By Linda Porter Carlyle
Hannah Maria Estevez unfastened her seat belt as Papa turned the car into the church parking lot.
“I asked you to stay seat-belted until I turn the car off,” Papa said, frowning at her in the rear-view mirror.
“I’m sorry,” Hannah said. “I just don’t want to be late for class. And we’re always almost late!”
“It will be easier when Baby Paulo is older,” Mama reassured her. When he’s out of diapers, life will be easier.”
“Well, maybe,” Papa said as he parked. “I’d say life will be easier when he’s about three years old and can climb in and out of the car seat all by himself.”
Hannah smiled as she opened her car door. Even though Baby Paulo was a lot of trouble, he was worth it. She was sure he was the cutest baby brother in the world.
Hannah hurried down the hall to her classroom. The door was open. She could hear the chattering of voices. That was good. It meant class probably hadn’t started yet.
“Good morning, Hannah!” Pastor Chuck said as she entered.
Hannah gave him a quick smile as she slid into a seat.
Pastor Chuck heaved his black duffel bag from the floor onto a table at the front of the room.
Everybody stopped talking. What would be in the bag today?
Pastor Chuck grinned. “Our lesson this week is about leprosy,” he began. “But I figure no one here has ever seen a person with leprosy.”
Mac bounced on her chair. “My dad says he doesn’t think there are any people with leprosy around here,” she said.
“He’s probably right,” Pastor Chuck agreed. “But what I want to talk about today is not people who actually have leprosy, but people today who get treated sort of like the lepers were treated in Bible times.”
“In Bible times, people with leprosy had to shout, ‘Unclean! Unclean!’ wherever they went so nobody would accidentally get near them,” Trevor put in. “But nobody has to do that nowadays.”
“True,” Pastor Chuck said. “And why did they have to shout, ‘Unclean!’?”
“Because other people were afraid they would catch leprosy from them,” Hannah answered.
“Right!” Pastor Chuck agreed. “Other people stayed away from lepers because they were afraid of them. Can you think of any people who might be treated like that today? Groups of people that we might stay away from because we’re afraid for one reason or another?”
The class was silent, thinking.
“Well, I think teenagers with shaved heads and tattoos all over everywhere are scary!” Mac suddenly exclaimed. “I would keep away from them!”
“Some people are afraid of anybody who doesn’t have the same color skin as they have,” Trevor said. “Or of people who don’t speak the same language they do.”
“Good answers,” Pastor Chuck said.
“Prisoners!” Hannah put in.
“I’d be afraid of prisoners!” Joseph said. “You know they already did something bad!”
“Sometimes there are very good reasons to be afraid of, or to stay away from, somebody,” Pastor Chuck said. “But at the same time, I want you to remember that everybody is a child of God, and that God loves them and wants to forgive them for whatever they’ve done.” He looked around the room. “Hannah, would you like to come up here and take out what’s in my bag?” he asked.
Hannah walked to the front of the room. She unzipped the duffel bag and peeked in. She felt important because, for just one minute, she and Pastor Chuck were the only people in the room who knew what was inside. Then Hannah reached in and took out two Bibles. She put them on the table and reached in to take out more. Soon there were 14 Bibles, all different sizes and colors, stacked on the front table.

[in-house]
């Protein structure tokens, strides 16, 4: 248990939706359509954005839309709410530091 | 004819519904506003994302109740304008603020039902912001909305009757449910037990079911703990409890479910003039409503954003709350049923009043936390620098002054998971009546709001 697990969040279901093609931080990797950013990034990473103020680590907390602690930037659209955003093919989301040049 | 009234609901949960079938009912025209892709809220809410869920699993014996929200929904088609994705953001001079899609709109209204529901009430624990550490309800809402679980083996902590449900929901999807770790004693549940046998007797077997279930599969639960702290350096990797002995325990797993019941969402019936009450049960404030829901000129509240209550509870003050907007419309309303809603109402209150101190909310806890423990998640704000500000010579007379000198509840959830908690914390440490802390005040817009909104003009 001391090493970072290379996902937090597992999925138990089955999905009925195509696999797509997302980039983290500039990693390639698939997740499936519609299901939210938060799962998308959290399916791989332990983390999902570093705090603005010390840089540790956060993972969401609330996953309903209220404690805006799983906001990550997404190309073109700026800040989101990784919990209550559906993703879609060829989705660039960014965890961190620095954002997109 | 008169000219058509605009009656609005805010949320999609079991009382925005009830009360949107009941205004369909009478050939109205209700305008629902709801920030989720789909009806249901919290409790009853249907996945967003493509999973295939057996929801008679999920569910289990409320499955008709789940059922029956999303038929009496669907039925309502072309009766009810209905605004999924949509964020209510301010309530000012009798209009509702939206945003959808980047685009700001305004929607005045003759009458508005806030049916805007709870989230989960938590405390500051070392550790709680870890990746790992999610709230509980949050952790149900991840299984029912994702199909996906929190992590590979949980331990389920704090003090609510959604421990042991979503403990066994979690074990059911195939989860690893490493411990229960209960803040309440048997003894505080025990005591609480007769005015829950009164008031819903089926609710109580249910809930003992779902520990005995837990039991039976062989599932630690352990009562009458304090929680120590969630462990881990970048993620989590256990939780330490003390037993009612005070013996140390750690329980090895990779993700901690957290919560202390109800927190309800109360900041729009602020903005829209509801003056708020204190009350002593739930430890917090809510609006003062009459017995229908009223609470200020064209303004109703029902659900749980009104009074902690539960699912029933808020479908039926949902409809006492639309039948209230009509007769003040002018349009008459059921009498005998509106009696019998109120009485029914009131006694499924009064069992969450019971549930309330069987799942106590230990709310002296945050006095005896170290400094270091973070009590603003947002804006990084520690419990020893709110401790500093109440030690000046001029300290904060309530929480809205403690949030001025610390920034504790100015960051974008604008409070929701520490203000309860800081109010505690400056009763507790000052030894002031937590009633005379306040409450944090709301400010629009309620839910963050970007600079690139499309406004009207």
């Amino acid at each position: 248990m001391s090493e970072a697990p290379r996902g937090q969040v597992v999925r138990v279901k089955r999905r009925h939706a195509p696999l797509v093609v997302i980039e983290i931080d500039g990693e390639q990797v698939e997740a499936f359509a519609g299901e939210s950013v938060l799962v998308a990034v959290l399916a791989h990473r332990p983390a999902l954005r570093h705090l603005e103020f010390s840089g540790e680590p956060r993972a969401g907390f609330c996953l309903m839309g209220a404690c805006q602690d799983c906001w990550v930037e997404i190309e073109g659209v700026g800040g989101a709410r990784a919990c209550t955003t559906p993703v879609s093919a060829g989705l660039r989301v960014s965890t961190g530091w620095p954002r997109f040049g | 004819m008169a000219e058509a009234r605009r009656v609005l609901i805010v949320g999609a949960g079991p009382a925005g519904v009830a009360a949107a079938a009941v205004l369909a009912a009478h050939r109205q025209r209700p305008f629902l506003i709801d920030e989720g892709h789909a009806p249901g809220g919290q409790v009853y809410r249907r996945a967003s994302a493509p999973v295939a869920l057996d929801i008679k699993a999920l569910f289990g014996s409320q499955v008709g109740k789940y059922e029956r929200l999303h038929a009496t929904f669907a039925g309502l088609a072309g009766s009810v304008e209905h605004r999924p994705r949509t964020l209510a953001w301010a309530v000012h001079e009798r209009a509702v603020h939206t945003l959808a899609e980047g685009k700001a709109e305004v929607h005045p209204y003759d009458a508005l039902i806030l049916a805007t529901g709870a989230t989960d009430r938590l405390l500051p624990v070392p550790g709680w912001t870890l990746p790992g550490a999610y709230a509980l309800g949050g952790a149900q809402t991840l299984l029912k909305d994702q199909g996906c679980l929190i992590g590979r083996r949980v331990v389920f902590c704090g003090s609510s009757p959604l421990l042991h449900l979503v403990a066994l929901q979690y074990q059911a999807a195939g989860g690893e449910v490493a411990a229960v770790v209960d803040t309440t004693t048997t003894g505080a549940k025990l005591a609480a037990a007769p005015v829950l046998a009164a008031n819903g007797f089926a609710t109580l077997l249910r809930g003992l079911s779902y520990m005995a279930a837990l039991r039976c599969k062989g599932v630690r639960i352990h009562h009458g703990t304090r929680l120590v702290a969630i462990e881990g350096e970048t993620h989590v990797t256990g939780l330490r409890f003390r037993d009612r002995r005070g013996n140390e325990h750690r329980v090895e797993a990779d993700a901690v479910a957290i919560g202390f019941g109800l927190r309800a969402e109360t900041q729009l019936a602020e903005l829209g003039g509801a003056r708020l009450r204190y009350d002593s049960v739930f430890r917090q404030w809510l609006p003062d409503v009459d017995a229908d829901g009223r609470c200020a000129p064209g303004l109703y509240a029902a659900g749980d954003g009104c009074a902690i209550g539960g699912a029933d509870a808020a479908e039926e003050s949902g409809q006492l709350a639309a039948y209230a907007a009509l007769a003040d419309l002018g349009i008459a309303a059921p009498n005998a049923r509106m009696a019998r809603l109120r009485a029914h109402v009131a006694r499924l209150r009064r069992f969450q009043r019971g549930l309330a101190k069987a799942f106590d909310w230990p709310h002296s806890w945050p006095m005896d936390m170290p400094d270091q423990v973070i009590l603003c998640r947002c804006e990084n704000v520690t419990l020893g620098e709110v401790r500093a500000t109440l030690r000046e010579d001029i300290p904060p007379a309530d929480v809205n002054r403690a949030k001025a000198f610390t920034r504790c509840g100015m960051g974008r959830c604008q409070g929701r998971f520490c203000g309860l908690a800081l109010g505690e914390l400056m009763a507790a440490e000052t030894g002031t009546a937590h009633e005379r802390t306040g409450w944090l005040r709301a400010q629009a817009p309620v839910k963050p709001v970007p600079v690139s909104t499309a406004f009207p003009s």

“What are all the Bibles for?” Mac asked. When Mac wanted to know a thing, she always asked.
“One of the reasons Naaman’s story was written in the Bible for us was to remind us that God’s grace is for everybody,” Pastor Chuck explained. “Naaman wasn’t one of God’s special people, the Israelites. But God healed him of his terrible disease anyway.”
“I’ve collected these Bibles because I have permission to take them to the local jail for the prisoners. The prisoners need to know that God has grace for them too. They may have done something very bad and are in jail because of it, but God loves them and can forgive them.
“I’ve brought bookmarks that I thought you guys might like to write a special verse on. Then you can decorate them, and we’ll put one in each Bible.”
Pastor Chuck turned to the chalkboard and began to write. “Grace and peace to you from God our Father and from the Lord Jesus Christ. Romans 1:7”
“There are colored pens, rubber stamps, and stamp pads along with the bookmarks on the big table in the back of the room,” Pastor Chuck said. “While you decorate your bookmarks, think about the good news of God’s grace that you are sharing with a prisoner.”
Hannah sat down with her friends at the table. She picked up a blue bookmark with a dark red tassel attached to the top. Suddenly she had the strangest thought. The prisoner who would get her bookmark had been a baby once—just like Baby Paulo. Maybe he had even had a big sister who loved him a lot. But maybe no one had ever told him that God loves him too!
Hannah read the text on the chalkboard again. She reached for a dark blue felt-tip pen and got ready to use her very best handwriting.
What does the Bible verse in the story mean to you? What do you think it will mean to a person in jail? Two people in my church go to two prisons every week to have a Bible class. Eighteen prisoners were just baptized! Sometimes prisoners like to get nice Our Little Friends or Primary Treasures to have something to read to their children when the children come to visit. Maybe someone in your church could find out if that would work in a prison or jail near you.—Love, Mrs. Sox